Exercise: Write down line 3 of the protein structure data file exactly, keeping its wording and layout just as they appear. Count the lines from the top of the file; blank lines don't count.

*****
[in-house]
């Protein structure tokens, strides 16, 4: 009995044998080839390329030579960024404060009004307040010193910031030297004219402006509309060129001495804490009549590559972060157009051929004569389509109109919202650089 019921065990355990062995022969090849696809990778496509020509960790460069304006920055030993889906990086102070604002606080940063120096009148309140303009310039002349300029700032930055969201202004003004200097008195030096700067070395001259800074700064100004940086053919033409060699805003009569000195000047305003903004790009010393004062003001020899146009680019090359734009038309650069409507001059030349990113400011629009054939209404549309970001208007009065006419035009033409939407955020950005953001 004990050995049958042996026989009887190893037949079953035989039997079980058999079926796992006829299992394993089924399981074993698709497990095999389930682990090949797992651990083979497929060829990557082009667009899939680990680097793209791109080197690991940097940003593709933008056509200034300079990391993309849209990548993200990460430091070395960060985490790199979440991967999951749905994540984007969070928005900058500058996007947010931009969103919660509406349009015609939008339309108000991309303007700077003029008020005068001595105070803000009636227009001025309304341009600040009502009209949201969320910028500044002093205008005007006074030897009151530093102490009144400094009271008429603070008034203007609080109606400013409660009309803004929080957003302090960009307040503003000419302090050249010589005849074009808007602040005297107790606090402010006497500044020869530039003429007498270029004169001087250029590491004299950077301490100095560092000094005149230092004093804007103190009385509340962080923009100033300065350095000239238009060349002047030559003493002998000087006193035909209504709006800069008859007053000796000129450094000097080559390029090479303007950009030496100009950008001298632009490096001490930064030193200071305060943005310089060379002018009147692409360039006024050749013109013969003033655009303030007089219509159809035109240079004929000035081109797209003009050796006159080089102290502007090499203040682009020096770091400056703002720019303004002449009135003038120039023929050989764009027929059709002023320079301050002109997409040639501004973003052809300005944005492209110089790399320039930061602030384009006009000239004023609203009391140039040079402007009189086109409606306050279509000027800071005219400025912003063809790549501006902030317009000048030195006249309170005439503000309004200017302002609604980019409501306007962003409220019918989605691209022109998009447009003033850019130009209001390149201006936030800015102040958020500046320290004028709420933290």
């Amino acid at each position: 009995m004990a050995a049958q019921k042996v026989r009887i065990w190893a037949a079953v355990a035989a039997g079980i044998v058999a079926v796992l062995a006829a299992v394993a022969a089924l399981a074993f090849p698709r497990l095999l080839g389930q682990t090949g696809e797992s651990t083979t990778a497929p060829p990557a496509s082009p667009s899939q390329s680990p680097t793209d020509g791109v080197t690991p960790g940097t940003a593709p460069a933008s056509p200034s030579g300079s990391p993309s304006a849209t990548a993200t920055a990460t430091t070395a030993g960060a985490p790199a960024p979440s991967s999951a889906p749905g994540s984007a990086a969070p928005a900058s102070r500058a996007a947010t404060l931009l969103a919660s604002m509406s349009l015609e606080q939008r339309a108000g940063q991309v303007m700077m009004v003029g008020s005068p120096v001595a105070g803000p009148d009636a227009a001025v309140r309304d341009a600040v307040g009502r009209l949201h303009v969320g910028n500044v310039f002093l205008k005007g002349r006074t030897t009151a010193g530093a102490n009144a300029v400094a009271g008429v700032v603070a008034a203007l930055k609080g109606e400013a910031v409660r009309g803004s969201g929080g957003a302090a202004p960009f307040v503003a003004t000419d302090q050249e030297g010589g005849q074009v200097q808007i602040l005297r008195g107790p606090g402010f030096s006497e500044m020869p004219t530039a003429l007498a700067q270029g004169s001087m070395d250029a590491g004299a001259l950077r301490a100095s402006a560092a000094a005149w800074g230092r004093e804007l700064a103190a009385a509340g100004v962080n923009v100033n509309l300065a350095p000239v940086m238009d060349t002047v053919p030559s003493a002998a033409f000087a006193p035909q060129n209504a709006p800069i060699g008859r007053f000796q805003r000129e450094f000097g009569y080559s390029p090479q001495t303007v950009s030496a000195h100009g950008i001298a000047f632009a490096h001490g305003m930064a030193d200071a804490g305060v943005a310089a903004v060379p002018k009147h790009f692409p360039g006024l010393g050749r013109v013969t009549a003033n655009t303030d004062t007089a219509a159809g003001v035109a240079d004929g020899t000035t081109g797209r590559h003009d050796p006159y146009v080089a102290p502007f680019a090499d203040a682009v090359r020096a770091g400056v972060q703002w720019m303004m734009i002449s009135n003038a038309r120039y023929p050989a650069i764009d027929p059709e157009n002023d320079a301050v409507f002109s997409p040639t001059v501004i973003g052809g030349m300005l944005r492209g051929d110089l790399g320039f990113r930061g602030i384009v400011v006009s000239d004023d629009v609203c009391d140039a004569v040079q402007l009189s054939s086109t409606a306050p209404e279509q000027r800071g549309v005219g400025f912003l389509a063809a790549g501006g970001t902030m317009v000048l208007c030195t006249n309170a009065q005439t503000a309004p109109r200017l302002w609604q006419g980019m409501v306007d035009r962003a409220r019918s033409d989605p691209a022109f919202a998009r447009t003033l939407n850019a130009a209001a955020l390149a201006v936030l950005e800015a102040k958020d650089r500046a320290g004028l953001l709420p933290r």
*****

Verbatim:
């Amino acid at each position: 009995m004990a050995a049958q019921k042996v026989r009887i065990w190893a037949a079953v355990a035989a039997g079980i044998v058999a079926v796992l062995a006829a299992v394993a022969a089924l399981a074993f090849p698709r497990l095999l080839g389930q682990t090949g696809e797992s651990t083979t990778a497929p060829p990557a496509s082009p667009s899939q390329s680990p680097t793209d020509g791109v080197t690991p960790g940097t940003a593709p460069a933008s056509p200034s030579g300079s990391p993309s304006a849209t990548a993200t920055a990460t430091t070395a030993g960060a985490p790199a960024p979440s991967s999951a889906p749905g994540s984007a990086a969070p928005a900058s102070r500058a996007a947010t404060l931009l969103a919660s604002m509406s349009l015609e606080q939008r339309a108000g940063q991309v303007m700077m009004v003029g008020s005068p120096v001595a105070g803000p009148d009636a227009a001025v309140r309304d341009a600040v307040g009502r009209l949201h303009v969320g910028n500044v310039f002093l205008k005007g002349r006074t030897t009151a010193g530093a102490n009144a300029v400094a009271g008429v700032v603070a008034a203007l930055k609080g109606e400013a910031v409660r009309g803004s969201g929080g957003a302090a202004p960009f307040v503003a003004t000419d302090q050249e030297g010589g005849q074009v200097q808007i602040l005297r008195g107790p606090g402010f030096s006497e500044m020869p004219t530039a003429l007498a700067q270029g004169s001087m070395d250029a590491g004299a001259l950077r301490a100095s402006a560092a000094a005149w800074g230092r004093e804007l700064a103190a009385a509340g100004v962080n923009v100033n509309l300065a350095p000239v940086m238009d060349t002047v053919p030559s003493a002998a033409f000087a006193p035909q060129n209504a709006p800069i060699g008859r007053f000796q805003r000129e450094f000097g009569y080559s390029p090479q001495t303007v950009s030496a000195h100009g950008i001298a000047f632009a490096h001490g305003m930064a030193d200071a804490g305060v943005a310089a903004v060379p002018k009147h790009f692409p360039g006024l010393g050749r013109v013969t009549a003033n655009t303030d004062t007089a219509a159809g003001v035109a240079d004929g020899t000035t081109g797209r590559h003009d050796p006159y146009v080089a102290p502007f680019a090499d203040a682009v090359r020096a770091g400056v972060q703002w720019m303004m734009i002449s009135n003038a038309r120039y023929p050989a650069i764009d027929p059709e157009n002023d320079a301050v409507f002109s997409p040639t001059v501004i973003g052809g030349m300005l944005r492209g051929d110089l790399g320039f990113r930061g602030i384009v400011v006009s000239d004023d629009v609203c009391d140039a004569v040079q402007l009189s054939s086109t409606a306050p209404e279509q000027r800071g549309v005219g400025f912003l389509a063809a790549g501006g970001t902030m317009v000048l208007c030195t006249n309170a009065q005439t503000a309004p109109r200017l302002w609604q006419g980019m409501v306007d035009r962003a409220r019918s033409d989605p691209a022109f919202a998009r447009t003033l939407n850019a130009a209001a955020l390149a201006v936030l950005e800015a102040k958020d650089r500046a320290g004028l953001l709420p933290r």